(AP Photo/Steve Helber)
The Democratic establishment, and even much of the mainstream media, have in recent years embraced Walmart, an unlikely paramour. But revelations about Walmart recently published by the New York Times, which found evidence that the retailer’s largest foreign operation, Walmex, had paid more than $24 million in bribes to Mexican politicians who could grease the wheels of its expansion in Mexico, are providing an opportunity for the company’s critics to break up this ill-fated romance.
To be sure, for the veteran Walmart watcher, the news that the company broke laws is nothing new. Allegations of companywide wage violations and sex discrimination are well-known. But here’s the difference: while past scandals have involved mainly lower-level managers, and thus been famously dismissed by Walmart’s PR flacks as the work of “a few bad apples,” the documents unearthed in the Times report show that Walmart officials at the highest levels knew about the Mexican bribery scandal and took steps to thwart—and even cover up—an internal investigation.
In its early years in rural America, Walmart proudly owned its conservatism. And at the 2003 shareholders meeting, officials made rhetorical sport of Walmart’s position on the red-state side of the culture wars, contending that those criticizing the company’s employment practices were “city people” who didn’t get Walmart, a company for “country people.”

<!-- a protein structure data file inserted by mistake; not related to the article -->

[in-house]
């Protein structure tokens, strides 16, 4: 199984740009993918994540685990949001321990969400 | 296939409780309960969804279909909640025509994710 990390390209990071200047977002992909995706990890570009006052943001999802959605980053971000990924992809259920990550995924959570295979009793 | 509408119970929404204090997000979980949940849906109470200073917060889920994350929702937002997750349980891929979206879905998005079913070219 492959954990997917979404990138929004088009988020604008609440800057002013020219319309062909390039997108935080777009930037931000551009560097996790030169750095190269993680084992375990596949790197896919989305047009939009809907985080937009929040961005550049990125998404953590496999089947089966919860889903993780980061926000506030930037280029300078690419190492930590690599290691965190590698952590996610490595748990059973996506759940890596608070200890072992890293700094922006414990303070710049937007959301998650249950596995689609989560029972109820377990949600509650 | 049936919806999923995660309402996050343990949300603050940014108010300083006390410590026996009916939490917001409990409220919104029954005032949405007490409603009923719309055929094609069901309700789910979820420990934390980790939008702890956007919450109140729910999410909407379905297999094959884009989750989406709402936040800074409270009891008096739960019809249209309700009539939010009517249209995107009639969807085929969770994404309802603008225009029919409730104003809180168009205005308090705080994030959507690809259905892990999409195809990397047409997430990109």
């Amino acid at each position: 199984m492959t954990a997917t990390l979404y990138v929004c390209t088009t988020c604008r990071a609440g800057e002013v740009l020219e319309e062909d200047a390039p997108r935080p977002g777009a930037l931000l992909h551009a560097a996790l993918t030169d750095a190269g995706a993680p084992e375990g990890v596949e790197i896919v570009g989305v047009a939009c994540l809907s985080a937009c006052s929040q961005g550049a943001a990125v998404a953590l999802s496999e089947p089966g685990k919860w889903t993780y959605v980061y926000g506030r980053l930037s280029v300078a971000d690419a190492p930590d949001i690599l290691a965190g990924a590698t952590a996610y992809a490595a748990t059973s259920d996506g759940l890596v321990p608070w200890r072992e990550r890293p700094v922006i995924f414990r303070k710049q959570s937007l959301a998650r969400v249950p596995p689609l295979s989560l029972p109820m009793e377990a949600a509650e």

But the company has recently changed its tune: bipartisanship, peddled by former Democratic operative Leslie Dach, Walmart’s vice president for corporate affairs who is also in charge of “reputation management” for the company, is now the order of the day. Dach, hired by Walmart six years ago, has wooed blue-state America on the retail giant’s behalf, using environmental initiatives, as well as generous bipartisan campaign contributions and strategic donations to liberal nonprofits like Demos and the Center for American Progress. The reason for all this courtship, of course, is that Walmart needs the liberal establishment in order to expand in coastal cities, where elected officials tend to be Democrats, and to secure a friendly regulatory environment no matter which party is in power. Despite a long history of right-wing engagement on the part of Walmart and the Walton family, Dach and Walmart can claim many successes in this campaign to appeal to liberals.
Michelle Obama has made the retailer her most prominent partner in her crusade against child obesity. Walmart CEO Mike Duke has been a frequent lunch guest and telephone buddy of Michelle’s husband. And many community activists and local Democrats—notably in Washington and Chicago, where the company’s expansion efforts have faced considerable grassroots resistance—have supported Walmart, often in exchange for embarrassingly small campaign contributions or favors.